Where Emergency Veterinary Care and Ops Intersect

Posted by on Jun 10, 2011 in Uncategorized | No Comments

In early April, I had to take one of our pets, a chinchilla named Fipsy, to an emergency veterinary hospital.  He had complications from routine dental care that led to pneumonia, which very nearly killed him.  After seven days, six veterinarians, four days of oxygen, and one red-hot Discover card, we were able to bring Fipsy home.  He’s continued to improve, and we’re grateful that the little guy is still with us and has almost completely recovered.

Looking back on everything, I’m struck by how similar the process was to those we see in ops.  There was a crisis in the middle of the night, scrambling to quickly understand the problem and potential solutions, bringing in subject matter experts, and staying on top of everyone to make sure that they were working the problem.

So I asked myself, what can I learn from this, and apply in my own profession?

Some key things that I learned from the ordeal were:

1.  Stay on top of things.  Don’t make yourself a pain to the people who are working the problem, but do be proactive in learning of any difficulties before they cannot be resolved.  My own, semirandom IT schedule made it easier for me to call and talk to the techs at slow times like 4:00am.  I also found it reassuring to get the same information from different sources; I had a lot more confidence in observations I heard from multiple people with differing responsibilities, such as a tech and vet.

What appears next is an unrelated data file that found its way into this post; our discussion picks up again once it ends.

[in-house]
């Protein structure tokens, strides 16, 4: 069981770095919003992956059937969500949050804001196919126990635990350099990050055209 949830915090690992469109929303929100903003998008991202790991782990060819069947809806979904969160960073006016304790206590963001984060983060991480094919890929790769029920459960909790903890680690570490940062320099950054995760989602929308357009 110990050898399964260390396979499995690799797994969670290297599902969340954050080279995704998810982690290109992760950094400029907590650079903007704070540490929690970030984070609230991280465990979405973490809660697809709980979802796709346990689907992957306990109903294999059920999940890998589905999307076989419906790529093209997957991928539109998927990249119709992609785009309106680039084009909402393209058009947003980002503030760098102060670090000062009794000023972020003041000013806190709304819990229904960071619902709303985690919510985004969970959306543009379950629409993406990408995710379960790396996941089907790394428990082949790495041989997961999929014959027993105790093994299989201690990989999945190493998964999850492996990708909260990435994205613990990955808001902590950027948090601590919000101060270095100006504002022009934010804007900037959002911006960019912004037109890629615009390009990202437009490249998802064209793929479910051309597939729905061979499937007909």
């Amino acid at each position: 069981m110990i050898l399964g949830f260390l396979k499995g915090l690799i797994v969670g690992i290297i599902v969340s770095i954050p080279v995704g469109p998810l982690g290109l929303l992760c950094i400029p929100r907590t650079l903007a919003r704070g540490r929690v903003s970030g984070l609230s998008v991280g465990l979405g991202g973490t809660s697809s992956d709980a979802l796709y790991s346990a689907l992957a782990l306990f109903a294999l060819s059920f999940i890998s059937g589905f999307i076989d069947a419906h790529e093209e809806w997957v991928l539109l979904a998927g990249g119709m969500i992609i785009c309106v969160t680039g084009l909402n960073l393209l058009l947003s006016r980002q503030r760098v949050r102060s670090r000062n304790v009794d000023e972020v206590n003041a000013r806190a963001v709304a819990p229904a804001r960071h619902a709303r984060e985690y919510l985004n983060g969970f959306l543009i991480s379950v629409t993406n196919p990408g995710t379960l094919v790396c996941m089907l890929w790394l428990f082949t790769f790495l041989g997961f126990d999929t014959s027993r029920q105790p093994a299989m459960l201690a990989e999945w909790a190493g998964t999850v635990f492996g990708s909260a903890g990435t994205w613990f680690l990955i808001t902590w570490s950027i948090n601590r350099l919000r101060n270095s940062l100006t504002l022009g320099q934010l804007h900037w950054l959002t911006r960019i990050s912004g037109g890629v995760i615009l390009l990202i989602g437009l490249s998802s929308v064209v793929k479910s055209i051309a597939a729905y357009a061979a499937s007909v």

2. Don’t assume that people will reach out to resources.   Not everyone is used to or comfortable with working with other people; very bright and hardworking people may be used to relying only upon themselves.  This is related to #4.

3. People may prefer to work on problems they feel more familiar or confident with.  Initially, Fipsy was the oddball with a questionable chance of success.  My emotions undoubtedly color my opinion, but there seemed to be an attitude that time spent on his problems was diverting resources away from other, better understood, and more solvable problems.  After the first few days and initial successes however, there was a subtle but dramatic shift in attitude as he went from being an oddity to a novelty.  Everyone seemed to take appreciation and ownership, and his care (at least in my mind) greatly improved.

4. A motivated, knowledgeable person can have a tremendous, positive impact.  This is especially true if that person has the respect of others in the process.  Even though our regular vet was over 10 miles away, he was able to apply expert knowledge of the species and of the individual animal by being a tireless advocate and by earning the respect of the DVMs at the emergency clinic.

5.  Focus on the process.  Remember that you are always working towards a goal, and that your efforts should be directed towards obtaining that goal.  No matter how frustrated you may be at times, you should never let your emotions get the better of you and interfere with working towards the goal.